I have decided to stop using watermarks on my photos. Many photographers and bloggers watermark their images to prevent image theft. However, it only discourages stealing. A thief can easily cropped it out to pass it off as their own.
A crop of a photo with my current watermark
A recent encounter with such an incident made me realise that it is a waste of time using a watermark. Sure, it is simple to set up in Lightroom. I just need to create a watermark by typing “© Jen Xi” and include it when exporting the images.
There are many debates on the internet about the use of watermarks. I’m not here to debate on its use. I’m just stating my opinion on the issue.
When used appropriately, the watermark can help others identify the source or owner of the image. I have no problem with others using my photos if they have the courtesy to ask. If they are too shy or lazy to ask, I won’t get too upset if they use the image untouched and credit me. A link back to me would be a nice touch.
Some bloggers use their blog’s URL address as the watermark so that even if they are not credited, people who are curious about the source of the image can still find their way back to the source.
I find that amateur photographers tend to be more possessive with their works. They often place the watermark right smack in the centre of the image. With all due respect, the photos are usually mediocre and the intrusive watermark simply becomes more of a stamp of amateurism rather than a proper copyright.
The more tasteful amateurs would try to put the watermark in a more fanciful position to complement the image. While these are slightly more pleasing to the eye, they still distract the viewer from the image. Some might argue that the watermark enhances the image. This might be true from a graphic designer’s point of view but as a photographer, I feel that a good photo needs to be able to stand on its own without any additional elements.
It is important to allow the viewer to truly appreciate the photo without the distractions of a copyright watermark. The least would be to place it in a corner where it would be the least obtrusive.
If someone is intent on stealing your images, a watermark would not stop them. Those who are worried of the repercussions of copyright infringement would be deterred by the watermark. However, if they have no concerns about being caught, they could simply crop the watermark out of the image.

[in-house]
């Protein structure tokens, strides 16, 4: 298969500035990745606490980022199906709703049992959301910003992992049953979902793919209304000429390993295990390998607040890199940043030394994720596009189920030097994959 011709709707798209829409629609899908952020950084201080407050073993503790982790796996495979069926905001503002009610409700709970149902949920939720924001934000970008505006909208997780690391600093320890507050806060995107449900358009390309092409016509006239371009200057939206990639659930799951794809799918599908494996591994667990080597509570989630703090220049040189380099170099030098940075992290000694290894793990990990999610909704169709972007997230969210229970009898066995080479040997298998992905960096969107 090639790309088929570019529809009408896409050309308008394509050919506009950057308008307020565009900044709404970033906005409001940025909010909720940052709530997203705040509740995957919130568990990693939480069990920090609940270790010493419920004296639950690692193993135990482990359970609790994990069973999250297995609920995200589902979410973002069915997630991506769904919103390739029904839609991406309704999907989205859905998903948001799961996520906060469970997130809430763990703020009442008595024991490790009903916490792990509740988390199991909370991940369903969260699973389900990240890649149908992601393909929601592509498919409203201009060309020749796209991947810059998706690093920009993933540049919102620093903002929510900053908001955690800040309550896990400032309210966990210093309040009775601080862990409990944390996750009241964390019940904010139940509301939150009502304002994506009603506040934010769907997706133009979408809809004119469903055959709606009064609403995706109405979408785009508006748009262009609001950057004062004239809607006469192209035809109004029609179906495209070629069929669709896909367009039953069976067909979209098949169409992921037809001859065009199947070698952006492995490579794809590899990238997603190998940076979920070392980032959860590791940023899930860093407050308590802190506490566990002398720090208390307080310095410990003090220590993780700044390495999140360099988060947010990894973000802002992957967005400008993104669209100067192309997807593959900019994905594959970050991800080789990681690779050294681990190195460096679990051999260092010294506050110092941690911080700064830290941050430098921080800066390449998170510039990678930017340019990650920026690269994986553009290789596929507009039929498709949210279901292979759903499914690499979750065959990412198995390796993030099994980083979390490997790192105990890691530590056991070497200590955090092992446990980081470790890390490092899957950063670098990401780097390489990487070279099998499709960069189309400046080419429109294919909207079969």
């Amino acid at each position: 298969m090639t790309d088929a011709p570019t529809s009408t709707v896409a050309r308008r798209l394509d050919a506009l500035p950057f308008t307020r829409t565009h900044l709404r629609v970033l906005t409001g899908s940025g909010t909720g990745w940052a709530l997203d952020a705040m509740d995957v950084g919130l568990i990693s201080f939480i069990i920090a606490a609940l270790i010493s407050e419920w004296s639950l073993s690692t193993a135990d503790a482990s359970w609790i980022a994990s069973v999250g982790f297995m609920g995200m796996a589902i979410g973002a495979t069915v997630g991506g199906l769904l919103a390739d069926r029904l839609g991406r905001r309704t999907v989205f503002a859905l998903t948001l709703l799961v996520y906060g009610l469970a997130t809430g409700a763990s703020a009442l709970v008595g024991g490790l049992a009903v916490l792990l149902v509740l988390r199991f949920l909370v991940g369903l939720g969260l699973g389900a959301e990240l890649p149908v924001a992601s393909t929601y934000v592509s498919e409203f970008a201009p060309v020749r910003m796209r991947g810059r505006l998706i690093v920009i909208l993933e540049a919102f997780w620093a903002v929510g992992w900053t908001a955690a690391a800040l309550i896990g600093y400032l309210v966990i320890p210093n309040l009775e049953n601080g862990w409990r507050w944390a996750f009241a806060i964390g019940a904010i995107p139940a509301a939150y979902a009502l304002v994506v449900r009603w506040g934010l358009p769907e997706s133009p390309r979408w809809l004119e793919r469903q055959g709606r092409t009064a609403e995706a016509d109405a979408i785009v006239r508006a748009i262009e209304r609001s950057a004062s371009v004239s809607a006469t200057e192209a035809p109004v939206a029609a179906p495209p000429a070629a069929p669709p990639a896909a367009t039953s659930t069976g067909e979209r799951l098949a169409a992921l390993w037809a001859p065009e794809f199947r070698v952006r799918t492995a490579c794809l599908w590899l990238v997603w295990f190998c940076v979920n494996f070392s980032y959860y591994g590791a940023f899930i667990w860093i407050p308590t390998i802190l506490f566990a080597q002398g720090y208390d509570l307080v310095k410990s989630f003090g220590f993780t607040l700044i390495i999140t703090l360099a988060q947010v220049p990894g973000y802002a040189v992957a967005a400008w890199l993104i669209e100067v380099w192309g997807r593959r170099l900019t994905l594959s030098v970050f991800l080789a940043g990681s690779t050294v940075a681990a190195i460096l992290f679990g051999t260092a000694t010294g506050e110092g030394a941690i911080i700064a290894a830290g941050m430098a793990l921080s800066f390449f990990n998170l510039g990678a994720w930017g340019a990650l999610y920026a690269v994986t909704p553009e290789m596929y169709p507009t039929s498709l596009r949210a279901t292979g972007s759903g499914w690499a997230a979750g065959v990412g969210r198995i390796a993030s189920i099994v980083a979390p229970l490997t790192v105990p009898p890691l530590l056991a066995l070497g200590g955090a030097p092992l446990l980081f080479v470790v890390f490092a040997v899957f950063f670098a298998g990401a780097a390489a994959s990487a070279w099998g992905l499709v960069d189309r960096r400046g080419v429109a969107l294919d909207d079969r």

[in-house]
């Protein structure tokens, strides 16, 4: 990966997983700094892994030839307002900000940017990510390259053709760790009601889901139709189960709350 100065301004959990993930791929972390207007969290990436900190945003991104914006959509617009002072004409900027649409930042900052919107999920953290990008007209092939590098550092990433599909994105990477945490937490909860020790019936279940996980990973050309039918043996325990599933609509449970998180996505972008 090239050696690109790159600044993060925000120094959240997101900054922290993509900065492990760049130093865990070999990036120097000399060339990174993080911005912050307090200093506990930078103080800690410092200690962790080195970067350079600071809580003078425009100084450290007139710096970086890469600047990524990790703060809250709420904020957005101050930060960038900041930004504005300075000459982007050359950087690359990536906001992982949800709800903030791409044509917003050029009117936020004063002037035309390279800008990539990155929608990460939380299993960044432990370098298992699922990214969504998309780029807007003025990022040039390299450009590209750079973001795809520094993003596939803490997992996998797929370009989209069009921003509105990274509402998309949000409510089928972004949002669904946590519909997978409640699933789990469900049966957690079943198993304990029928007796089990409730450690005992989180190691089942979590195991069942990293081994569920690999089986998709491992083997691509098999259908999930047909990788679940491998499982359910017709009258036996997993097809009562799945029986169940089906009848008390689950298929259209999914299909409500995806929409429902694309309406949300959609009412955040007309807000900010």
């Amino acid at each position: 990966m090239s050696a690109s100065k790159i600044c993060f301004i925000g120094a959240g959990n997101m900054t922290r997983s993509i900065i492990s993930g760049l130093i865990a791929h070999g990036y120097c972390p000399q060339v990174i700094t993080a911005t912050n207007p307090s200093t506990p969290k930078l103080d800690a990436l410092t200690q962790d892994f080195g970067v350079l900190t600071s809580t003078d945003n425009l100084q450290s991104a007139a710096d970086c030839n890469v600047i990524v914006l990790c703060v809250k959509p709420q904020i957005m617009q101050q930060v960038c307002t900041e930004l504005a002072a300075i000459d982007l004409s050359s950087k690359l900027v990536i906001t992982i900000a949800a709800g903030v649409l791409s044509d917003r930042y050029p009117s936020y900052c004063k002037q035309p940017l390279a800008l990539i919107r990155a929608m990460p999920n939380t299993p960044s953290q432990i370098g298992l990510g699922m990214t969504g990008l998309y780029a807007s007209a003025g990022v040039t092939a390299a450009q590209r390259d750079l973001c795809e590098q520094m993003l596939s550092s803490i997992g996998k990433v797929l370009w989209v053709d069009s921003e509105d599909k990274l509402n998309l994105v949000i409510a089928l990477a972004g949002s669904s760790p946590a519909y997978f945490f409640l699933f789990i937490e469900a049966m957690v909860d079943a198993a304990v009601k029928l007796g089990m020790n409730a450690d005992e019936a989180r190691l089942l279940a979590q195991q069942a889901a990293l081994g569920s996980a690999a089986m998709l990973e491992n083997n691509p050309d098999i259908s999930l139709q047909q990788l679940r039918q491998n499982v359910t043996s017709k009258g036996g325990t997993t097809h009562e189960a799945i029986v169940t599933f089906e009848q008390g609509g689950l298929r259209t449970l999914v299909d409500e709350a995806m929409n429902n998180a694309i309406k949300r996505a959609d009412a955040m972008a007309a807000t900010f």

Yes, some might argue that it’s because of such cropping that lead to photographers placing their watermarks in a more prominent position. I disagree. If the watermark is in a prominent position, it is interfering with the image.
Another option is to find a place where you can insert the watermark subtly without affecting the overall image. It is possible and I have seen cases where it is well executed. This allows you to avoid distracting the viewer and probably the thief as well. So when you put a charge against the theft, you can point to the hidden watermark as proof of ownership. It is a workable solution but it takes time and effort. I would only do choose this option if the image were very valuable. That said, not all images would have a place where you can hide the watermark.
Old watermark with the blog URL
If you are really worried about your images being stolen, don’t post them online. When you put the photo online, you should be prepared that to risk it being used without permission. As long as you are confident that you can prove that the image belongs to you, you have nothing to worry about.
A good practice is to upload a lower resolution photo. You don’t need a high-resolution image for use on the web. The smaller image would load faster too. The photo in the original resolution would be very useful when it comes to proving ownership of the image. It would be even better if you possess the RAW file.
I don’t have the time to go through my older photos and export versions without watermarks, so I’ll leave them as they are. My future images will not bear any watermarks.